UCSB Science Line
Sponge Spicules Nerve Cells Galaxy Abalone Shell Nickel Succinate X-ray Lens Lupine
UCSB Science Line
Home
How it Works
Ask a Question
Search Topics
Webcasts
Our Scientists
Science Links
Contact Information
In the advanced chemistry textbook we are using, Chemistry, 7th edition, Zumdahl and Zumdahl, the electric dipole moment is defined to point from the positive charge center toward the negative charge center. (page 335) Can you tell me why this would be the definition, since they also state that the dipole moment will align with the electric field. (page 336) It is well-known that the electric field vector between a pair of metal plates points from the positive plate toward the negative plate. And in physics classes, I always learned that the electric dipole points from negative toward the positive.
Answer 1:

Your question raises a very subtle point about the way the to define the direction of electric fields in dipoles. You are correct that the electric field vector between the plates of a capacitor points from the positive plate to the negative plate, and I believe you are asking if this is different for the dipole moment in polar molecules. Before reading below, keep in mind that the direction of an electric field vector is purely convention, and the field vectors always point "out" of positive charges and "into" negative charges (I believe Ben Franklin defined this convention because he initially thought charge carriers were positive).

For a capacitor, most calculations deal with internal fields (i.e. between the plates) and your capacitor fields observations is drawn from this perspective. However think about the field lines that would be drawn outside of the two capacitor plates. Viewing the plates externally (i..e. ignoring the field between the plates), a field vector would be drawn leaving the positive plate and another vector would be drawn entering the negative plate, and this field would be opposite in direction to the internal field drawn between the two plates.

Next, consider what is important in molecular systems. Since nothing will enter the space between chemically bound atoms (i.e. consider a simple dipolar 2 atom molecule, such as HF), we are not so concerned with the internal field that develops within the dipole. What is most important is the external field (since this is the field that actually acts on surrounding particles/molecules/surfaces/etc.). Therefore, the conventional dipole moment that is drawn for molecules actually corresponds to the external field direction (however an internal field of opposite direction is also present and can be drawn analogous to the space in between capacitor plates).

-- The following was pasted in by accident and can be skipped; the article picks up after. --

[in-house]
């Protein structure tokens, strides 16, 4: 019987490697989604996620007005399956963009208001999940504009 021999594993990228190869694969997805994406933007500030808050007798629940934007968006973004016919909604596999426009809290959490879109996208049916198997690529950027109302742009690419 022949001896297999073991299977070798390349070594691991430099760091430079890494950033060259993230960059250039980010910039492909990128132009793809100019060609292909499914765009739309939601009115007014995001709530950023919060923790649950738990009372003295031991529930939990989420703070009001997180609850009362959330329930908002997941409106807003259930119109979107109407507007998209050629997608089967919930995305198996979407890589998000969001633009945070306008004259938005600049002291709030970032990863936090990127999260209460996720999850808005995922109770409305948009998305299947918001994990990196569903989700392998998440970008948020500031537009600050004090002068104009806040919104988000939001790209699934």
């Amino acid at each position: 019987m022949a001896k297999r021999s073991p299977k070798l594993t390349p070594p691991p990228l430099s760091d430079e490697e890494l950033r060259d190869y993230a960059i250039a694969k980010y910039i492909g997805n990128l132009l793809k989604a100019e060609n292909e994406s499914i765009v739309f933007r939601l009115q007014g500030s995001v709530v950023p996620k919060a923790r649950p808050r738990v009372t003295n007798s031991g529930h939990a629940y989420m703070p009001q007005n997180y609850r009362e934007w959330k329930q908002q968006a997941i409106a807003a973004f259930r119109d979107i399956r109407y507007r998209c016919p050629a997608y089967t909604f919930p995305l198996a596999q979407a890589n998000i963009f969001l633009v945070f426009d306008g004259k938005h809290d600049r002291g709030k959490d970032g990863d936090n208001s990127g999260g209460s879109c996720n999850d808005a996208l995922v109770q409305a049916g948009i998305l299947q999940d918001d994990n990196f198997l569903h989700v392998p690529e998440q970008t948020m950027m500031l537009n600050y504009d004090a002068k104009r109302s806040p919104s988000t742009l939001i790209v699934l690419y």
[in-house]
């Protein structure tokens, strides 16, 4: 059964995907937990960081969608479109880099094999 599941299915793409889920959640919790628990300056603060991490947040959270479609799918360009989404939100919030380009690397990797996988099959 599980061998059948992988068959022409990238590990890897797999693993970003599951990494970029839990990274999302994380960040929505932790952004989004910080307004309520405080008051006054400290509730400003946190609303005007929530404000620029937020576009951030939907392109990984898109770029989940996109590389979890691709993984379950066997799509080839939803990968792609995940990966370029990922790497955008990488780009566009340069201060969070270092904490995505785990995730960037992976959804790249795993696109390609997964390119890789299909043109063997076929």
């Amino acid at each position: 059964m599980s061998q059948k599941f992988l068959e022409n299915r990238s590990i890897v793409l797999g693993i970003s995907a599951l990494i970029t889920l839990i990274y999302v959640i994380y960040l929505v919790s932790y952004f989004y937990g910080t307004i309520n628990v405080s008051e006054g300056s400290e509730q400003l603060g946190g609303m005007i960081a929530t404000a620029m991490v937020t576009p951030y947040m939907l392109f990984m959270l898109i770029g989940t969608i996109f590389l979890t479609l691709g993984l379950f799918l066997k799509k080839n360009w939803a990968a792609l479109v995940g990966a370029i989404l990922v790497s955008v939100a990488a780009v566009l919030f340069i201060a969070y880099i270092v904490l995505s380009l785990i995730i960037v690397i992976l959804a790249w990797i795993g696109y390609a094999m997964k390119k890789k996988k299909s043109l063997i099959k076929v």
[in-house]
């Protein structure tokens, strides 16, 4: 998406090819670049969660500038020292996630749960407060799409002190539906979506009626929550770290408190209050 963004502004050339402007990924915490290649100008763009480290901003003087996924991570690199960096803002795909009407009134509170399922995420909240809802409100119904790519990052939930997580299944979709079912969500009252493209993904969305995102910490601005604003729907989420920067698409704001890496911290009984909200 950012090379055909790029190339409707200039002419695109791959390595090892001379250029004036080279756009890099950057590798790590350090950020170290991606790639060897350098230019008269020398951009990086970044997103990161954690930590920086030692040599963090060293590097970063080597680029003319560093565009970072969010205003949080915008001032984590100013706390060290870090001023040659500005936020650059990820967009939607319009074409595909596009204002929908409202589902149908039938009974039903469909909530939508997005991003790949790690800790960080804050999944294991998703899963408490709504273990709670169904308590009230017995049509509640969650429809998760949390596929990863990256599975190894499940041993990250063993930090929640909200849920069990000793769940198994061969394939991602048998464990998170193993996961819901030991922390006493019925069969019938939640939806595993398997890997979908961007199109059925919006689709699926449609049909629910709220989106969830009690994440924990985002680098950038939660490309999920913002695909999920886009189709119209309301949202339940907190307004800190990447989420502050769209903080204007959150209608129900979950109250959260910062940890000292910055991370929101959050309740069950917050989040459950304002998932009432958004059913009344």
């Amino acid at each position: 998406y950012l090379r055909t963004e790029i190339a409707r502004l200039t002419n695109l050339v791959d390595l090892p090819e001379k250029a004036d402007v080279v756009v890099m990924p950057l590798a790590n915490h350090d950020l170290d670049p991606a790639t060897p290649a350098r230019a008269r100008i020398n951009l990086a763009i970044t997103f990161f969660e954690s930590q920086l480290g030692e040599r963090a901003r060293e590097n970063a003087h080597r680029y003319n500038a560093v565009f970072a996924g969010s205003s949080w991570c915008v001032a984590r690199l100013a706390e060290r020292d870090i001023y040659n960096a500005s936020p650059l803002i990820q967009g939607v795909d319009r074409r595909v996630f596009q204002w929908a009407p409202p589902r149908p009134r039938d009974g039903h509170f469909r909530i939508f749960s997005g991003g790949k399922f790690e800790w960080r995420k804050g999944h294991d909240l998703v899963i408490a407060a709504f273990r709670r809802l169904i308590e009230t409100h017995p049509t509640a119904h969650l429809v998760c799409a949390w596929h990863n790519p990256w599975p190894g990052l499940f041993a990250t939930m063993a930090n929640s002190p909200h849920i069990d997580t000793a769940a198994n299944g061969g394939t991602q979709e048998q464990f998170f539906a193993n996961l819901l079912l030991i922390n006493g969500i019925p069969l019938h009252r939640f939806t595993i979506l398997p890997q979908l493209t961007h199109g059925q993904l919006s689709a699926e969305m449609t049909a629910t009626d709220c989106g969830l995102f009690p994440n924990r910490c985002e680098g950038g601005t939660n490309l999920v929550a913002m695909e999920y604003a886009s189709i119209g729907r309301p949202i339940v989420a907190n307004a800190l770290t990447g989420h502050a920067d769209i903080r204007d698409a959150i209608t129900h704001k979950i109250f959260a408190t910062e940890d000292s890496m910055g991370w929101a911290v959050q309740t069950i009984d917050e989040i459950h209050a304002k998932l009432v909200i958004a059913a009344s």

Thanks for the great question, and have a great day!


Answer 2:

Wikipedia has a good answer for you:
[Bond dipole moment] is a vector, parallel to the bond axis, pointing from minus to plus, as is conventional[1] for electric dipole moment vectors. (Some chemists draw the vector the other way around, pointing from plus to minus, but only in situations where the direction doesn't matter.)[1]

Your textbook says the dipole moment is 'often represented' by an arrow pointing from + to -, so you could point out that it is More Often represented by an arrow pointing in the other direction!

I think I learned that electricity was originally visualized as a flow of positive charges, which made for confusion when it was discovered that the moving charges are actually negative.

This is a good lesson, too, for students to learn to read critically.Errors in written info are such a pain to one who is trying to learn!

Best wishes,

Answer 3:

This must just be a typo in the textbook. Those do happen occasionally? Good on you for paying attention!


Answer 4:

This is one of the cases in science where two different fields define the same thing differently. (Another example is that mathematicians and physicists define theta and phi differently in spherical coordinates). I do not know the exact historical reason that chemists define the electric dipole moment in the opposite direction from physicists, but that is how it is in many (but not all) chemistry books. When they say that it aligns with the electric field, they mean that it does exactly what you would expect it to do from your physicsdefinition. It seems that you have a good understanding of dipoles andelectric fields, so I will not go into detail about that.

If you are reading a chemistry book and you are not sure how they havedefined the dipole moment, the easiest way to figure it out is to finda molecule in the book that has a highly electronegative atom in it(O, F, Cl) and assume that that atom is the partial negative end ofthe dipole. From that, you can figure out how they are defining theirdipoles based on which way they have the arrows drawn.



Click Here to return to the search form.

University of California, Santa Barbara Materials Research Laboratory National Science Foundation
This program is co-sponsored by the National Science Foundation and UCSB School-University Partnerships
Copyright © 2015 The Regents of the University of California,
All Rights Reserved.
UCSB Terms of Use